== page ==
Relevant Factors to Consider when Evaluating a Retirement Distribution under the DOL Fiduciary Rule

from Fred Reish’s “Interesting Angles on the DOL’s Fiduciary Rule #29”

What are the relevant factors for evaluating whether a participant should take a distribution? In other words, what information does an adviser need to gather and review?

In BICE, the DOL identifies three specific types of relevant information about the retirement plan. (Note that there may be relevant factors in addition to these three, but the DOL is saying that a recommendation to take a distribution would, at the least, need to consider these.) Those factors are: the investments in the plan; the services provided by the plan; and the expenses in the plan. Examples of other relevant matters are whether the plan permits periodic distributions without charge, and whether the participant is invested in company stock in the plan (particularly if the participant has a low basis in the company stock compared to its current value). Those factors, and other relevant matters about the plan, need to be evaluated. Of course, that means that information needs to be obtained.

Where the adviser already provides services to a plan, it should be relatively easy to gather the information. However, if the adviser does not work with the plan, the adviser will need to make a diligent effort to gather that information. (The Department of Labor says in Question 14 of the FAQs that the adviser “must make diligent and prudent efforts to obtain information on the existing plan.” Question 14 goes on to say: “In general, such information should be readily available as a result of DOL regulations mandating plan disclosure of salient information to the plan’s participants (see 29 CFR 2550.404a-5).)”

In other words, the adviser should ask the participant for a copy of the plan’s 404a-5 disclosures (which are also known as participant disclosures and/or the Investment Comparative Chart). That should be readily available to a participant, since those materials are provided to participants when initially eligible and, again, each year thereafter. In addition, an adviser could ask a participant for his most recent quarterly statement, which should reflect any expenses being charged against the participant’s account, as well as how the participant is invested and the account balance. Those statements should also be readily available since, for participant-directed plans, they are provided quarterly.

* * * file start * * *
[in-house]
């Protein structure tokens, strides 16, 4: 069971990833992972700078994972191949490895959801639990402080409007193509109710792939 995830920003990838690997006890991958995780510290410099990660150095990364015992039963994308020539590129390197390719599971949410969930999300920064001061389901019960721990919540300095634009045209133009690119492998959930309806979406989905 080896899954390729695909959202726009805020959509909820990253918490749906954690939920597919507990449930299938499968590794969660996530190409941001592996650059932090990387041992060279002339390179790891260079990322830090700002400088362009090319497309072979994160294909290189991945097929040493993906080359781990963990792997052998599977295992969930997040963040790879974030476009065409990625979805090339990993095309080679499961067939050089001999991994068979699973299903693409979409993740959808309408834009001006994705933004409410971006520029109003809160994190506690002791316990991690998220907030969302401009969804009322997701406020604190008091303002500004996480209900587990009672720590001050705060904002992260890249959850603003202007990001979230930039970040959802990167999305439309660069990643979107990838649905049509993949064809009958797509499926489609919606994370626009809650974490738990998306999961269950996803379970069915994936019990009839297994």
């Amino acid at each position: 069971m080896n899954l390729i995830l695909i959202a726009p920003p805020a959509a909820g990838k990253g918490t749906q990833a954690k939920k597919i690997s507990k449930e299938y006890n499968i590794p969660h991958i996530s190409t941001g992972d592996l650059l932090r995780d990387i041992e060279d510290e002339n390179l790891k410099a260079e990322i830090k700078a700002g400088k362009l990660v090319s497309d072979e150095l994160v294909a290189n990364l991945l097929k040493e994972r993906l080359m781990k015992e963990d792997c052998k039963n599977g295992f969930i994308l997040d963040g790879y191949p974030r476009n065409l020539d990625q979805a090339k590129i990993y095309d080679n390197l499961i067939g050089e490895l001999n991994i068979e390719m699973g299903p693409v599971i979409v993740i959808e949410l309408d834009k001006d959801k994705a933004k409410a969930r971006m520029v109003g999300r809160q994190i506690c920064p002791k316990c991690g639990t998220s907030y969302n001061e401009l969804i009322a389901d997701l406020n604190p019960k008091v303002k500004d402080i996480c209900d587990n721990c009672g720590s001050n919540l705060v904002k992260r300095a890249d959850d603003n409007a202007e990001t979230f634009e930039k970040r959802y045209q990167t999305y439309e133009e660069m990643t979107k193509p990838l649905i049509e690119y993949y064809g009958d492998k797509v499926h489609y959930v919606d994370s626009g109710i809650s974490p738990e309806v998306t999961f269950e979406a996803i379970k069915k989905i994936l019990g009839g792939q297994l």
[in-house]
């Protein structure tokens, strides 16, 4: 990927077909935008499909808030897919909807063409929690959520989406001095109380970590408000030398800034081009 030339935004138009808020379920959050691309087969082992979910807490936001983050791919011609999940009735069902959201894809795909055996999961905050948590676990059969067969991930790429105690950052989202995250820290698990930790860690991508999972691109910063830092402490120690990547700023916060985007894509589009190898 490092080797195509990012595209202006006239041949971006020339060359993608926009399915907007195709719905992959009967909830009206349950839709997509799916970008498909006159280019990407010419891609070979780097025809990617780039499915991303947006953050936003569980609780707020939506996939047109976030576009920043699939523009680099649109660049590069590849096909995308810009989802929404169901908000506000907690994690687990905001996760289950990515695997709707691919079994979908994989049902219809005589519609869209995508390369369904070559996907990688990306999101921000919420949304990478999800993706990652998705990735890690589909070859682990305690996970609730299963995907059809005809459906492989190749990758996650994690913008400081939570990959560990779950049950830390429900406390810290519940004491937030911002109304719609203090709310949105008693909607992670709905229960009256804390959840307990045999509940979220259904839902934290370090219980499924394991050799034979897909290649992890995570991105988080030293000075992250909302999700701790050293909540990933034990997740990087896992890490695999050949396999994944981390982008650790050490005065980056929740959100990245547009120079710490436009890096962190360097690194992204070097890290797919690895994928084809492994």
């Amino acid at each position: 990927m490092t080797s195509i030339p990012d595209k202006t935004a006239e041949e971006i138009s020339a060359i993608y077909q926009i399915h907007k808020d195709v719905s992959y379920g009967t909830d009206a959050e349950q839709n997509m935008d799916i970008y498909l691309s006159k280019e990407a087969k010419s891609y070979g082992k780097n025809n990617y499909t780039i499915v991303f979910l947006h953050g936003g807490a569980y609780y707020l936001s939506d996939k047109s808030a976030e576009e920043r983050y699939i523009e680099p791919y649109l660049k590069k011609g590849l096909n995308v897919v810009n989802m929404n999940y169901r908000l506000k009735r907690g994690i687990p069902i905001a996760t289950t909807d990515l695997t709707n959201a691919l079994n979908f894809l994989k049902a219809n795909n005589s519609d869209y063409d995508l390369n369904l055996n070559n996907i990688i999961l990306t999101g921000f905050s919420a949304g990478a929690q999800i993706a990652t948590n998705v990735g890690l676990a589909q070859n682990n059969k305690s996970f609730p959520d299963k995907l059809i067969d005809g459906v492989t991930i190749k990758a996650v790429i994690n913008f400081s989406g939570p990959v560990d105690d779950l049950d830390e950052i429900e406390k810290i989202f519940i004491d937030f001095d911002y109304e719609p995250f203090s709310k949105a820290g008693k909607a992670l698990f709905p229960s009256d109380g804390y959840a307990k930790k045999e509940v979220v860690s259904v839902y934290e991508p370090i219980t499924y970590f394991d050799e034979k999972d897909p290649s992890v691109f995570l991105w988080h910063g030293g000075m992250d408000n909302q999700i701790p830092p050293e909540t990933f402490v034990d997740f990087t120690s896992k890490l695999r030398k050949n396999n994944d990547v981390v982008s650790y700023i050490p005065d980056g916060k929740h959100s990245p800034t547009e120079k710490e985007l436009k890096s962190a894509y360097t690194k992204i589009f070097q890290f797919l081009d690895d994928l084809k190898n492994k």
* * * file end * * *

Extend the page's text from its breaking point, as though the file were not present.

In addition a participant would have access to materials through the participant’s page on the plan’s website.

In other words, the information is readily available. (Note that the FAQs provide alternative methods of obtaining the information, but only after the adviser has engaged in “diligent and prudent efforts to obtain information,” but has not been able to do so.)

In addition to the information about investments and expenses, an adviser also needs to obtain information about plan services. In many cases, that could be done through interviewing the participant. For example, does the plan have a brokerage account option? Does the plan provide non-discretionary investment advice services or discretionary investment management services? Once that information has been gathered, an adviser should compare it to comparable information about the proposed IRA. While the gathering of information, in and of itself, can take some work, the analysis is the critical step. The information is just the foundation from which to make the analysis.

The key to the analysis and the development of a prudent recommendation is to focus on the best interest of the participant. Also, keep in mind that BICE requires that the adviser document why the recommendation is in the best interest of the investor.

The views expressed in this article are the views of Fred Reish, and do not necessarily reflect the views of Drinker Biddle & Reath.

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